Qatari banks lost half of its investors and were downgraded in the same week
Qatari Banks are lost almost half of their traditional investor base and have been downgraded to a negative status by Moody’s all in the same week.
A cut of trade, economic and political ties from the quartet of Saudi Arabia, United Arab Emirates, Bahrain and Egypt due to Qatari funding of extremism and support of terrorist groups has resulted in the outflow of foreign funds from the country.
Moody’s warned that the prolonged regional dispute could trigger some outflows of foreign deposits and other external funding which represents around 36 percent of total banking system liabilities as of May 2017.
As a result, the banks’ high liquidity buffers would likely reduce, as domestic deposits remain tight due to reduced oil revenues.
Bloomberg, on Thursday, reported that Qatar National Bank, Commercial Bank and Doha Bank are considering funding options that include loans, private placements or dollar bonds. Investors and analysts however say the lenders will have to pay more to compensate for the region’s political risk to drum up interest.
The Moody’s outlook on Qatar’s banking system changed to negative from stable on Tuesday due to the weakening operating conditions and continued funding pressures facing Qatari banks.
The outlook also captures the potential weakening capacity of the Qatar government to support the country’s banks.
“Qatari banks’ reliance on confidence-sensitive external funding has increased in recent years due to a significant decline in oil-related revenues” said Nitish Bhojnagarwala, a Vice President at Moody’s. “This leaves them vulnerable to shifts in investor sentiment.”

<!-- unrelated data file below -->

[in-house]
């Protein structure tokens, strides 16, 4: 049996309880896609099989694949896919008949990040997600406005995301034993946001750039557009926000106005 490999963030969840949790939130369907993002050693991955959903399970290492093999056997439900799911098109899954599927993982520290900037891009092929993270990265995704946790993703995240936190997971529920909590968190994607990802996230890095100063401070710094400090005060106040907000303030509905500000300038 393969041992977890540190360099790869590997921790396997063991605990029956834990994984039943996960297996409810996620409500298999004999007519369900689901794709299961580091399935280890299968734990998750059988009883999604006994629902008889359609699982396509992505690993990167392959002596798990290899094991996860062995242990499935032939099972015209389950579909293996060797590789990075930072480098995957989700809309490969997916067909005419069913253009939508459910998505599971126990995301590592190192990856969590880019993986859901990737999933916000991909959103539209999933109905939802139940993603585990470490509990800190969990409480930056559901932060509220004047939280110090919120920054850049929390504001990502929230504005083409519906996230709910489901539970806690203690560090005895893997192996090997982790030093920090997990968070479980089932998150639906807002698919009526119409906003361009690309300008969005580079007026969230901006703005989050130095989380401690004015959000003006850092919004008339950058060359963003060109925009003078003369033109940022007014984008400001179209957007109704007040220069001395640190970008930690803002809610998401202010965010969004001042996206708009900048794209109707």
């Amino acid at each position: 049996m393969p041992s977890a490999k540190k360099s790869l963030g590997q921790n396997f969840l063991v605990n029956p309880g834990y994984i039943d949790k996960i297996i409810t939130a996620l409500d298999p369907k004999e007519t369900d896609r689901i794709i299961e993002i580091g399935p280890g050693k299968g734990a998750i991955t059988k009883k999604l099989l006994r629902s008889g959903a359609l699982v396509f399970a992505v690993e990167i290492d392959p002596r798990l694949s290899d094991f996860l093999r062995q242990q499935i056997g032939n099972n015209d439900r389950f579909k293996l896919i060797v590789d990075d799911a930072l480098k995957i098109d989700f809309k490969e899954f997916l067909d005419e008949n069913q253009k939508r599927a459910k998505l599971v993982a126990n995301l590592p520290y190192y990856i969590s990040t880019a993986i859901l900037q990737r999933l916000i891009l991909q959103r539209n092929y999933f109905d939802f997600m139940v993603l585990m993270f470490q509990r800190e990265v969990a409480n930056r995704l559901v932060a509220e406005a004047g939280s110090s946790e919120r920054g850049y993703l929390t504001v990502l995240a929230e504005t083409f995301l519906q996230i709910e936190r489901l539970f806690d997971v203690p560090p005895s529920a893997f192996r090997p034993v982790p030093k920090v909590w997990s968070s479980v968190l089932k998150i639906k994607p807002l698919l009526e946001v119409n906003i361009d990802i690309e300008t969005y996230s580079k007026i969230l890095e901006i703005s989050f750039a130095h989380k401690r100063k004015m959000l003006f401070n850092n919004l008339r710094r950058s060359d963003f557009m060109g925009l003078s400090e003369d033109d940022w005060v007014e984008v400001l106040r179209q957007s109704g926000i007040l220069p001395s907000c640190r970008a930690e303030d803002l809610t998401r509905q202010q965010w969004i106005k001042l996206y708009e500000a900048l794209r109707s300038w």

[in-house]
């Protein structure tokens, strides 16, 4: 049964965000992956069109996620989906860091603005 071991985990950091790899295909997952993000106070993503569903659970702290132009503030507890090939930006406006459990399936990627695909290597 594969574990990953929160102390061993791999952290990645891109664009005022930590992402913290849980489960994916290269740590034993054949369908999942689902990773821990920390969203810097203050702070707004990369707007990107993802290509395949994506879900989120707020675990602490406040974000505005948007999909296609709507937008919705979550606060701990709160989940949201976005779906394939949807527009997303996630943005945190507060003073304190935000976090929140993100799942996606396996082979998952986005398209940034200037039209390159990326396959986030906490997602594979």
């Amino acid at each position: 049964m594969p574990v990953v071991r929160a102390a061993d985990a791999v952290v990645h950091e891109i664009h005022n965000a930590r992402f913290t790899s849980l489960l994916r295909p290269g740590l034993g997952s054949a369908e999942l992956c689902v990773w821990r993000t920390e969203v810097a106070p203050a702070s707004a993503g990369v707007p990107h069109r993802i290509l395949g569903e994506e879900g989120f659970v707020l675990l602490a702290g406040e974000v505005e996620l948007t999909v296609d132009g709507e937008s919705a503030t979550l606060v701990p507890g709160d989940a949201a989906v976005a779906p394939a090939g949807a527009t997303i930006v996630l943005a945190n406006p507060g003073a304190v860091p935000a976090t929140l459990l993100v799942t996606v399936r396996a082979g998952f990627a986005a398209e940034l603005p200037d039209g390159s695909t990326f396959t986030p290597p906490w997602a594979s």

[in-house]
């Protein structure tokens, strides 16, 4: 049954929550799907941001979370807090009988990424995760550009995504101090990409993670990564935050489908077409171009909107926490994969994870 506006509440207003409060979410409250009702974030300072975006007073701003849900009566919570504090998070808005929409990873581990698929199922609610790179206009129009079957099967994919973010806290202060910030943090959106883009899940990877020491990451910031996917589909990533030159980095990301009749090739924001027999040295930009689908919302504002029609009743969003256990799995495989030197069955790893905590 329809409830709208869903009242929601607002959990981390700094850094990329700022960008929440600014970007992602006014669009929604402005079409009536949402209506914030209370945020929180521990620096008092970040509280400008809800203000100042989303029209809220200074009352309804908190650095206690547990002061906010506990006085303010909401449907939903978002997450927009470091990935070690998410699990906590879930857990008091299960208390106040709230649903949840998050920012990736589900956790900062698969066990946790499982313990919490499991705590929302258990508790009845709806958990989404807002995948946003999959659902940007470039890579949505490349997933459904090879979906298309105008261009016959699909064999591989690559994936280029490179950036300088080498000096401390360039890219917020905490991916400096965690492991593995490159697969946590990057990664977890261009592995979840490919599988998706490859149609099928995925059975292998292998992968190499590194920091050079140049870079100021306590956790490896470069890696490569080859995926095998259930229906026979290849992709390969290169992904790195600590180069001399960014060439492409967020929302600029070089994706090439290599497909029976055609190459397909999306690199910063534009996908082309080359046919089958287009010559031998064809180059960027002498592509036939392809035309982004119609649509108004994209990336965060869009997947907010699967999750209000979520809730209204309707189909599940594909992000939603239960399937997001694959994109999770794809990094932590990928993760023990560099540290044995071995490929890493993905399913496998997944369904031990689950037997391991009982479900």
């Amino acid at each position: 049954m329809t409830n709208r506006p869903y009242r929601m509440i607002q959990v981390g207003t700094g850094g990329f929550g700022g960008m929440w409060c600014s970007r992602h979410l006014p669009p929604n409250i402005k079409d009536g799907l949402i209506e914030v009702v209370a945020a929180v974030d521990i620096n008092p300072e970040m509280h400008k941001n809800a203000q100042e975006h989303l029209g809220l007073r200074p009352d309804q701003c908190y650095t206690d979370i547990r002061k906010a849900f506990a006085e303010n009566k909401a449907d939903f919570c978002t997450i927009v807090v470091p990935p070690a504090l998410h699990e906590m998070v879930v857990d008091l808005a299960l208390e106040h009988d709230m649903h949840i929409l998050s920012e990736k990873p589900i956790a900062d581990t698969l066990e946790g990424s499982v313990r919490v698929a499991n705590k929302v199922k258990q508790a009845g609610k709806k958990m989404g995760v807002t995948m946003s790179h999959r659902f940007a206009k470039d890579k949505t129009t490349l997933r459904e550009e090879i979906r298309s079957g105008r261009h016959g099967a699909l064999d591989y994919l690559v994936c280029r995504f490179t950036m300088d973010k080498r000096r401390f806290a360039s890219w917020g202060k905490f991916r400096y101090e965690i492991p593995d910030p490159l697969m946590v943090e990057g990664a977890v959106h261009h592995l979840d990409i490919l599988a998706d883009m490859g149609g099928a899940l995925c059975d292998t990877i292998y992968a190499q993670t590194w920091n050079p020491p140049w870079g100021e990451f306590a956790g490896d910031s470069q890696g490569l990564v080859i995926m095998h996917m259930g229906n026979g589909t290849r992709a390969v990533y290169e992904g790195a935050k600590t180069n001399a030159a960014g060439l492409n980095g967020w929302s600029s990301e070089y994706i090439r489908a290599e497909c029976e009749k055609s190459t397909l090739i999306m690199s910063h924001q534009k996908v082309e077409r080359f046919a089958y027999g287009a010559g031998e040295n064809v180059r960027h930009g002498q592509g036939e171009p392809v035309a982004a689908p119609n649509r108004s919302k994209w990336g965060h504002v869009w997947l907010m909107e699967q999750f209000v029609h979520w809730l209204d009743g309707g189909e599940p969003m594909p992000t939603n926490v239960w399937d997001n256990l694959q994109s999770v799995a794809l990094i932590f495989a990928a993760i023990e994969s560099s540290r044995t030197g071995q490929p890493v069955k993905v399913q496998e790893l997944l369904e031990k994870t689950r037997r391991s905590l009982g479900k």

Moody’s expects Qatar’s GDP growth to slow to 2.4% in 2017 from exceptionally high rates of around 13.3% recorded during the 2006-2014 period
The gradual economic slowdown, combined with Qatar’s ongoing dispute with some neighboring countries and continued challenges in the construction and contracting sector, will lead asset quality to dip slightly.
While borrowing costs will rise, “the assumption of government support means yields won’t rise that much,” Max Wolman, a London-based senior investment manager at Aberdeen Asset Management Plc told Bloomberg.
Even if they offer “200 basis points over midswaps, I would not lend to them at this rate, as it will not cover for the risk of further deterioration,” said Marina Davies, a London-based senior credit analyst at Pioneer Investment Management
“Basically, we are talking not only about the price, but about the availability of such funding, as so far the banking system seems to be having capital outflows.”
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